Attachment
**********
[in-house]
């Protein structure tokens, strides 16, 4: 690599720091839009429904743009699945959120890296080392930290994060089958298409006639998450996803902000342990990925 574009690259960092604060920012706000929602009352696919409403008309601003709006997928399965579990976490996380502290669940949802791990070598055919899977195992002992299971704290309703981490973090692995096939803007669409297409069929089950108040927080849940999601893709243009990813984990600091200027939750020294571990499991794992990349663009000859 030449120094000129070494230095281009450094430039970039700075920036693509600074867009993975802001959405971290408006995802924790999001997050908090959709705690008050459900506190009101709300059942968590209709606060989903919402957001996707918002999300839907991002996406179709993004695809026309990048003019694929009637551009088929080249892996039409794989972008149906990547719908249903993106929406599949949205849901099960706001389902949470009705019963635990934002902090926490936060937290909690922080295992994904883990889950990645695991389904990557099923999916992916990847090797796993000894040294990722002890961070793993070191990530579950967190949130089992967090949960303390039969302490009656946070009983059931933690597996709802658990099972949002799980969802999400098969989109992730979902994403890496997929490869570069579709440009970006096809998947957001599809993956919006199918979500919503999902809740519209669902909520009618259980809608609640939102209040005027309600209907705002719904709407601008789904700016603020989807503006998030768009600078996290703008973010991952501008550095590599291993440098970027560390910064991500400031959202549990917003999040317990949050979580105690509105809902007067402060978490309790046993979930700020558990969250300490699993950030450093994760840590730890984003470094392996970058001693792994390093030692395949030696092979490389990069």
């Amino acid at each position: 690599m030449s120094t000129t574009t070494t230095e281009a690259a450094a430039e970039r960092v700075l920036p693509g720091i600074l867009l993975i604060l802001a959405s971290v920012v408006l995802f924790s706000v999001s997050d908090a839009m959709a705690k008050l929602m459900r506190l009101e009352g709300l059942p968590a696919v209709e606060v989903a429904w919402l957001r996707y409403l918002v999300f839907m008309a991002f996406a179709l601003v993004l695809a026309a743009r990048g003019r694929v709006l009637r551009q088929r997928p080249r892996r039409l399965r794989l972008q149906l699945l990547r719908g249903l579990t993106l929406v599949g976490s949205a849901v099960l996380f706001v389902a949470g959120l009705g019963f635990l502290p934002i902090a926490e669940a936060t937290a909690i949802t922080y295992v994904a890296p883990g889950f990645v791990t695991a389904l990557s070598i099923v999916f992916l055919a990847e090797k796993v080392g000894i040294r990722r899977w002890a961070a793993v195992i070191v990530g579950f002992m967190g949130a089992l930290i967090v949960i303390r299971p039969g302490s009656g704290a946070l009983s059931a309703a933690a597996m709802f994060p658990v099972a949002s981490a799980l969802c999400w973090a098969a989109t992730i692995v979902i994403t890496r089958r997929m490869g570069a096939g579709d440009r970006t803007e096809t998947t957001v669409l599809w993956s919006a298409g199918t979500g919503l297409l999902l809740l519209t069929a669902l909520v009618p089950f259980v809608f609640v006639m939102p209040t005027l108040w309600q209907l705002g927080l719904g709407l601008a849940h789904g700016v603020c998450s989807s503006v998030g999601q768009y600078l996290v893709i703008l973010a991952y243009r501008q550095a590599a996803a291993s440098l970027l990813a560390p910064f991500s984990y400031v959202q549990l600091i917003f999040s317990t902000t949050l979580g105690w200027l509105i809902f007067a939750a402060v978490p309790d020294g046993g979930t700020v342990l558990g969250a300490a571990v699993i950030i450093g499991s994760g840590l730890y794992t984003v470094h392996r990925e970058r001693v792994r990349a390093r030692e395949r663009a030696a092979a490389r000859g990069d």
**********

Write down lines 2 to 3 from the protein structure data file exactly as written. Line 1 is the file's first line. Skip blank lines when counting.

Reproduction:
């Protein structure tokens, strides 16, 4: 690599720091839009429904743009699945959120890296080392930290994060089958298409006639998450996803902000342990990925 574009690259960092604060920012706000929602009352696919409403008309601003709006997928399965579990976490996380502290669940949802791990070598055919899977195992002992299971704290309703981490973090692995096939803007669409297409069929089950108040927080849940999601893709243009990813984990600091200027939750020294571990499991794992990349663009000859 030449120094000129070494230095281009450094430039970039700075920036693509600074867009993975802001959405971290408006995802924790999001997050908090959709705690008050459900506190009101709300059942968590209709606060989903919402957001996707918002999300839907991002996406179709993004695809026309990048003019694929009637551009088929080249892996039409794989972008149906990547719908249903993106929406599949949205849901099960706001389902949470009705019963635990934002902090926490936060937290909690922080295992994904883990889950990645695991389904990557099923999916992916990847090797796993000894040294990722002890961070793993070191990530579950967190949130089992967090949960303390039969302490009656946070009983059931933690597996709802658990099972949002799980969802999400098969989109992730979902994403890496997929490869570069579709440009970006096809998947957001599809993956919006199918979500919503999902809740519209669902909520009618259980809608609640939102209040005027309600209907705002719904709407601008789904700016603020989807503006998030768009600078996290703008973010991952501008550095590599291993440098970027560390910064991500400031959202549990917003999040317990949050979580105690509105809902007067402060978490309790046993979930700020558990969250300490699993950030450093994760840590730890984003470094392996970058001693792994390093030692395949030696092979490389990069």
């Amino acid at each position: 690599m030449s120094t000129t574009t070494t230095e281009a690259a450094a430039e970039r960092v700075l920036p693509g720091i600074l867009l993975i604060l802001a959405s971290v920012v408006l995802f924790s706000v999001s997050d908090a839009m959709a705690k008050l929602m459900r506190l009101e009352g709300l059942p968590a696919v209709e606060v989903a429904w919402l957001r996707y409403l918002v999300f839907m008309a991002f996406a179709l601003v993004l695809a026309a743009r990048g003019r694929v709006l009637r551009q088929r997928p080249r892996r039409l399965r794989l972008q149906l699945l990547r719908g249903l579990t993106l929406v599949g976490s949205a849901v099960l996380f706001v389902a949470g959120l009705g019963f635990l502290p934002i902090a926490e669940a936060t937290a909690i949802t922080y295992v994904a890296p883990g889950f990645v791990t695991a389904l990557s070598i099923v999916f992916l055919a990847e090797k796993v080392g000894i040294r990722r899977w002890a961070a793993v195992i070191v990530g579950f002992m967190g949130a089992l930290i967090v949960i303390r299971p039969g302490s009656g704290a946070l009983s059931a309703a933690a597996m709802f994060p658990v099972a949002s981490a799980l969802c999400w973090a098969a989109t992730i692995v979902i994403t890496r089958r997929m490869g570069a096939g579709d440009r970006t803007e096809t998947t957001v669409l599809w993956s919006a298409g199918t979500g919503l297409l999902l809740l519209t069929a669902l909520v009618p089950f259980v809608f609640v006639m939102p209040t005027l108040w309600q209907l705002g927080l719904g709407l601008a849940h789904g700016v603020c998450s989807s503006v998030g999601q768009y600078l996290v893709i703008l973010a991952y243009r501008q550095a590599a996803a291993s440098l970027l990813a560390p910064f991500s984990y400031v959202q549990l600091i917003f999040s317990t902000t949050l979580g105690w200027l509105i809902f007067a939750a402060v978490p309790d020294g046993g979930t700020v342990l558990g969250a300490a571990v699993i950030i450093g499991s994760g840590l730890y794992t984003v470094h392996r990925e970058r001693v792994r990349a390093r030692e395949r663009a030696a092979a490389r000859g990069d």